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Editing is a powerful term in a digital commons. In a traditional print environment, with conventions of possessive authorship in force, editors are the actors behind the scene, behind the title page, who shape up the author's text for publication — they suggest revisions, call for clarification, cut redundancies and verbiage, correct spelling and grammar, they make the text conform to a style sheet for handling the niggling details, they oversee the proofing of printer's galleys, they orchestrate the distribution and marketing of the text. In a digital commons, the possessive author largely disappears and the writer becomes many contributors and collaborators and the process of writing merges into that of editing. "Editing" becomes the term describing the whole process from originating the idea for a text, to thinking up its parts while drafting them, to doing all the things that must be done to prepare a work for reception by readers, and to revising it continually as the responsive reader becomes active editor in turn. The text no longer gets fixed; it comes alive through the creative editing invested in it and it dies when no one cares to read and edit it anew.
To engage in editing in a digital commons, one needs working know-how in three three relatively distinct areas — techniques of entering and formatting test and images for the MediaWiki platform (markup); the style conventions adopted for the presentation of material on StudyPlace (style); and the collaboration procedures devised to make self-directing interactions in a commons produce worthwhile results (procedure). On StudyPlace, markup is almost wholly determined by the constraints and affordances of MediaWiki as they have been developed for Wikipedia. On StudyPlace, style is largely adopted through the Manual of Style developed for Wikipedia with a few emerging points of difference owing to the differences of intent between the two sites. On StudyPlace, procedure has familial similarities to the procedures on Wikipedia as both aim to develop a digital commons, but distinct differences emerge for the purposes served by the procedures are not the same.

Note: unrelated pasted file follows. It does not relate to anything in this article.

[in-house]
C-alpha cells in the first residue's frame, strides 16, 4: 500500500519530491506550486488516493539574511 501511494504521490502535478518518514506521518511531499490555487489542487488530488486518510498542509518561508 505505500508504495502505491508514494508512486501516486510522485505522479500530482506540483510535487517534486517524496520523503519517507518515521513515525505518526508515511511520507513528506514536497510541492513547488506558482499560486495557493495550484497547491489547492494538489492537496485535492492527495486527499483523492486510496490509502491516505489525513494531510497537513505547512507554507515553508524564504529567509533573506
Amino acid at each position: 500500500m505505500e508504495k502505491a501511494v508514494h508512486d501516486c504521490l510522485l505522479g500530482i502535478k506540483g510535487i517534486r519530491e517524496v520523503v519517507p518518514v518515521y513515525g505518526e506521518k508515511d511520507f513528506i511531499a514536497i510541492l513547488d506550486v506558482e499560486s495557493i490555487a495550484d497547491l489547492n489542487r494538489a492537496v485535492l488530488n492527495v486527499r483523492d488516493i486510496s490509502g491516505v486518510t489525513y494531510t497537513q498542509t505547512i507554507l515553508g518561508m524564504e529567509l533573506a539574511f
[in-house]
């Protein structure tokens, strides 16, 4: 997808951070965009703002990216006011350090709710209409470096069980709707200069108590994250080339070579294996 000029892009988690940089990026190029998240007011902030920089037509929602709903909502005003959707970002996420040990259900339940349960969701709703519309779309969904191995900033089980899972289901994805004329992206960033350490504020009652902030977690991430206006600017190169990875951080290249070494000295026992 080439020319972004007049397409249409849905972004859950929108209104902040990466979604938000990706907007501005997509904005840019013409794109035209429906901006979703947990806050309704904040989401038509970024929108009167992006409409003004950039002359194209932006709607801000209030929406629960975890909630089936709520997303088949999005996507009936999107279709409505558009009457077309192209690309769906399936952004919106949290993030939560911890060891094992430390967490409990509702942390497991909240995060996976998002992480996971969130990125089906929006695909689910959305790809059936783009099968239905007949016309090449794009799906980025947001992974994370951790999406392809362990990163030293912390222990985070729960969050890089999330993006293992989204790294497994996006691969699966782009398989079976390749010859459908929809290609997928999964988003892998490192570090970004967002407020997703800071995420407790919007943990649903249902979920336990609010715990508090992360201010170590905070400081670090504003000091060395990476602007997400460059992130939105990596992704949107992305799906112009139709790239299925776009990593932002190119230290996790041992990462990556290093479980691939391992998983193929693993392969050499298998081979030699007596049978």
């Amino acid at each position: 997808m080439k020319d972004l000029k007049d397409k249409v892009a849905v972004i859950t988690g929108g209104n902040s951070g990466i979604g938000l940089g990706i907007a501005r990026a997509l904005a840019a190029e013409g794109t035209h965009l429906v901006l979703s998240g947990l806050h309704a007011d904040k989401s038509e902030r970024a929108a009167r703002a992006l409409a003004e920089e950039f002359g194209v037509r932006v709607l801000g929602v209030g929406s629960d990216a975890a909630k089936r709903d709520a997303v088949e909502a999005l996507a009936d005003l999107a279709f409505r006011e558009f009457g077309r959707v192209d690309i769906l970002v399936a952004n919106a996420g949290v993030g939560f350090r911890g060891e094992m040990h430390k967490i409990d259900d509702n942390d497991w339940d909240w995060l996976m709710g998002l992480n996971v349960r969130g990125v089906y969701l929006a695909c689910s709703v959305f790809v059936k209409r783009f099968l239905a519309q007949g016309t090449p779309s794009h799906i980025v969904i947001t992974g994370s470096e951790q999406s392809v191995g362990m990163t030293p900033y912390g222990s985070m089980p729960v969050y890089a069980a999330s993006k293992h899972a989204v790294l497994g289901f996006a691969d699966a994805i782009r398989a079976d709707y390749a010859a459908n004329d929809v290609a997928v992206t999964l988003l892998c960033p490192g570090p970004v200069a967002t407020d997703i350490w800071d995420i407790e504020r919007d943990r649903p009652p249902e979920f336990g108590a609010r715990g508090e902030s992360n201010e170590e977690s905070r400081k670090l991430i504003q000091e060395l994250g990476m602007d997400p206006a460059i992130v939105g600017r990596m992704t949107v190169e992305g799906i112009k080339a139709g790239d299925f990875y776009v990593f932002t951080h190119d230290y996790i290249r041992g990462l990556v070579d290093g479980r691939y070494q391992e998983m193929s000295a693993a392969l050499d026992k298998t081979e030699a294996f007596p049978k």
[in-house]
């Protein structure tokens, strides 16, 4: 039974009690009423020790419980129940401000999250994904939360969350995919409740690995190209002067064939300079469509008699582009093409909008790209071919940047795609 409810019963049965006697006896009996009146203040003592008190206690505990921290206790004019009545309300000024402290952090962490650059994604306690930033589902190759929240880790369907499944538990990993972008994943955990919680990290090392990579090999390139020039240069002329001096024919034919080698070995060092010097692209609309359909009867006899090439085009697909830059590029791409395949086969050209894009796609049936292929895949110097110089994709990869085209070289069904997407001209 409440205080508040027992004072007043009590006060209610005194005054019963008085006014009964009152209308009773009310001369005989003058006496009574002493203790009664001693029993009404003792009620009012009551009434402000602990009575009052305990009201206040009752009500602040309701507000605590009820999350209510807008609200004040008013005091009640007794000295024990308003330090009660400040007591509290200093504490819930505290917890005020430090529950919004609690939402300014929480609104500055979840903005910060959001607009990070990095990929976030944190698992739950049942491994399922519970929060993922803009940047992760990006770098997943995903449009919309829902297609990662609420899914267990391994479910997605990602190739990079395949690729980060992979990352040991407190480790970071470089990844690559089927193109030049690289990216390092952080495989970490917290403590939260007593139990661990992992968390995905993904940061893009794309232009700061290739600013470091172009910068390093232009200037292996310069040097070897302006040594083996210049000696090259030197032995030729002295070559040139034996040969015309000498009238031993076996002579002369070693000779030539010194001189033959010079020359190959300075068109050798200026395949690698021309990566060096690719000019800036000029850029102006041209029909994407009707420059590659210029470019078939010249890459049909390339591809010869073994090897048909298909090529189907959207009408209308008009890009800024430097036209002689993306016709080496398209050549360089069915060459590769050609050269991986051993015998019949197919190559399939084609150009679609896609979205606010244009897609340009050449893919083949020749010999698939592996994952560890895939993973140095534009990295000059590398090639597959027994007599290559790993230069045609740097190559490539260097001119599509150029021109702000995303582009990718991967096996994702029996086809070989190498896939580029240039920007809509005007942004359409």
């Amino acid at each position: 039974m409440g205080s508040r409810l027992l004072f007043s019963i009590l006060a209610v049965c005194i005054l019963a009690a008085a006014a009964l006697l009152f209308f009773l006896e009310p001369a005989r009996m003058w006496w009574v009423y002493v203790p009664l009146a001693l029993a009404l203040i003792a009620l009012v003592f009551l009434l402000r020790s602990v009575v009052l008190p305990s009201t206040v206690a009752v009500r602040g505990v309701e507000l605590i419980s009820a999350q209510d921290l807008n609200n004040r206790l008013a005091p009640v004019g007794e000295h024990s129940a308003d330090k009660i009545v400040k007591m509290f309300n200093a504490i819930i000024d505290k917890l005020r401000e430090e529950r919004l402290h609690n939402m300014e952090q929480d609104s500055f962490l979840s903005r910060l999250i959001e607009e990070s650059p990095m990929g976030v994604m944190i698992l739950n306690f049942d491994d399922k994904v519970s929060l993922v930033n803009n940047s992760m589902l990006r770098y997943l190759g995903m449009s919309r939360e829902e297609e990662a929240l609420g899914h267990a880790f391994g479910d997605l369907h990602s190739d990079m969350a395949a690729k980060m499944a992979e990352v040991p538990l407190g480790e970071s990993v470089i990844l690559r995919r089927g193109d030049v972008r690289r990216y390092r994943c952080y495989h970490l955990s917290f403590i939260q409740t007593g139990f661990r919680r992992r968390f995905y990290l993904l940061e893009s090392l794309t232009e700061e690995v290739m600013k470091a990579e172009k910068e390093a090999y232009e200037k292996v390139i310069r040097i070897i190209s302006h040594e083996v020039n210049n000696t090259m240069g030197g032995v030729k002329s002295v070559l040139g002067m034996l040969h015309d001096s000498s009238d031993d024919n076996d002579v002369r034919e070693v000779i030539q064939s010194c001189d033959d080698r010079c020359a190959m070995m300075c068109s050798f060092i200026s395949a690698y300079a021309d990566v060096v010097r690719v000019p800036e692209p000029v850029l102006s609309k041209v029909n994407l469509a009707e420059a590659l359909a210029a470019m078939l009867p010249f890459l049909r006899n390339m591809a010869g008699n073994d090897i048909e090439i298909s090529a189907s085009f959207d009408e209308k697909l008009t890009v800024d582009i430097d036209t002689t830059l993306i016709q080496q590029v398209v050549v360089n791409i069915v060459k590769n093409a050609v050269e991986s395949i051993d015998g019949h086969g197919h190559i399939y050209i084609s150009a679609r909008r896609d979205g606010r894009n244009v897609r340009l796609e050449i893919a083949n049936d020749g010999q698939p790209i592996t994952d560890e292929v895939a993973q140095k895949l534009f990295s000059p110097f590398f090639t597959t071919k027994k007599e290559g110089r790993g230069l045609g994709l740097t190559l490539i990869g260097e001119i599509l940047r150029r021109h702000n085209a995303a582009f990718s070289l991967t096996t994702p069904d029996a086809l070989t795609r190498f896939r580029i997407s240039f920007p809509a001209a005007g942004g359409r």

You can edit most text, inserting images and other media, knowing how to do a few simple markup operations, which the Wikipedia Cheatsheet clearly indicates. Try these out in the Sandbox or on your User page. You can quickly become confident in the use of these and they will suffice for the great majority of editing work that you will do, even as someone quite active in the diverse forms of editing.
For more on markup:
- Editing, intermediate — The Wikipedia editing tutorial introduces editing fully and for experienced editors is useful in jogging the memory about how to achieve one or another result.
- Editing, advanced: This entry gives a full discussion of editing on Wikipedia. Note the right hand sidebar — it is good guide to advanced help on all markup topics.
- Editing, techniques: A full presentation of basic markup techniques is How to edit a page.
- Footnoting will be important to many editors and MediaWiki includes an excellent tool for doing it simply and effectively. Let's use it.
- For help on links. . . . A peer-produced digital commons thrives on links; they give it life.
- For help on images and media. . . .
- The Wikipedia manual of style defines on many questions of presentation and copy-editing. Let us follow it on StudyPlace until we encounter a concrete reason to depart from it.
- The Wikipedia guide to layout is very helpful in constructing articles, particularly for Wiki-ed.
- If editors need to argue about style issues, the 15th edition of The Chicago Manual of Style should stand as a normative reference, as should Bryan A. Garner's Modern American Usage (online short version @ CU) for questions of usage.
- Help:New articles discusses potential procedures for starting and developing new articles on StudyPlace in ways that will led to strong intellectual results. These concern an important way in which the process of peer production on StudyPlace differs from the process on Wikipedia.
- Although the Wikipedia guide to writing better articles is most pertinent to work on Wiki-ed, it has advice that will prove useful throughout StudyPlace.
- For conversations on StudyPlace, as well as for commenting on articles and their context pages and for using talk pages, Wikipedia's talk page guidelines are very helpful, especially the section on technical and format standards. These are conventions that will help make StudyPlace effective in online conversational interactions using MediaWiki.